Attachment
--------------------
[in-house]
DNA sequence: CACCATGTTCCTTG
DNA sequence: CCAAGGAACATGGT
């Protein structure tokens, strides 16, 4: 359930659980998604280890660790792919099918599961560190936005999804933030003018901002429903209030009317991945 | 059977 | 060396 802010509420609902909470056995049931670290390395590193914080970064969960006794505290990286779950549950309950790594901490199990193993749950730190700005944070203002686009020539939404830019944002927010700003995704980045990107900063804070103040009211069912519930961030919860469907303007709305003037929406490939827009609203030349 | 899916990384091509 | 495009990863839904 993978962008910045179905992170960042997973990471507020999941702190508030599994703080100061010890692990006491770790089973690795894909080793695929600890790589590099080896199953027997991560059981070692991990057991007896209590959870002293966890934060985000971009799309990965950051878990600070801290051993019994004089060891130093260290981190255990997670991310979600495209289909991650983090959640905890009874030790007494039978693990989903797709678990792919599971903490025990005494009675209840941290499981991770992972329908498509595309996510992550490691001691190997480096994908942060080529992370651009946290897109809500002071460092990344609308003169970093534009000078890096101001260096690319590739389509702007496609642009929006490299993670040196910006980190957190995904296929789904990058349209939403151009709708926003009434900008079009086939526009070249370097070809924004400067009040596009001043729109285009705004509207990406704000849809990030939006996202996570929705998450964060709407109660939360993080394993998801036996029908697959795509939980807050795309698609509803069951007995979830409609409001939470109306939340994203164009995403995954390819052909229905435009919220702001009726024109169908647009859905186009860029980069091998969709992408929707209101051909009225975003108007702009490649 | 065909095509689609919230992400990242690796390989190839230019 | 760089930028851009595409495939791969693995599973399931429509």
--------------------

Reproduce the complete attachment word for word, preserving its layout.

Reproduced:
[in-house]
DNA sequence: CACCATGTTCCTTG
DNA sequence: CCAAGGAACATGGT
């Protein structure tokens, strides 16, 4: 359930659980998604280890660790792919099918599961560190936005999804933030003018901002429903209030009317991945 | 059977 | 060396 802010509420609902909470056995049931670290390395590193914080970064969960006794505290990286779950549950309950790594901490199990193993749950730190700005944070203002686009020539939404830019944002927010700003995704980045990107900063804070103040009211069912519930961030919860469907303007709305003037929406490939827009609203030349 | 899916990384091509 | 495009990863839904 993978962008910045179905992170960042997973990471507020999941702190508030599994703080100061010890692990006491770790089973690795894909080793695929600890790589590099080896199953027997991560059981070692991990057991007896209590959870002293966890934060985000971009799309990965950051878990600070801290051993019994004089060891130093260290981190255990997670991310979600495209289909991650983090959640905890009874030790007494039978693990989903797709678990792919599971903490025990005494009675209840941290499981991770992972329908498509595309996510992550490691001691190997480096994908942060080529992370651009946290897109809500002071460092990344609308003169970093534009000078890096101001260096690319590739389509702007496609642009929006490299993670040196910006980190957190995904296929789904990058349209939403151009709708926003009434900008079009086939526009070249370097070809924004400067009040596009001043729109285009705004509207990406704000849809990030939006996202996570929705998450964060709407109660939360993080394993998801036996029908697959795509939980807050795309698609509803069951007995979830409609409001939470109306939340994203164009995403995954390819052909229905435009919220702001009726024109169908647009859905186009860029980069091998969709992408929707209101051909009225975003108007702009490649 | 065909095509689609919230992400990242690796390989190839230019 | 760089930028851009595409495939791969693995599973399931429509």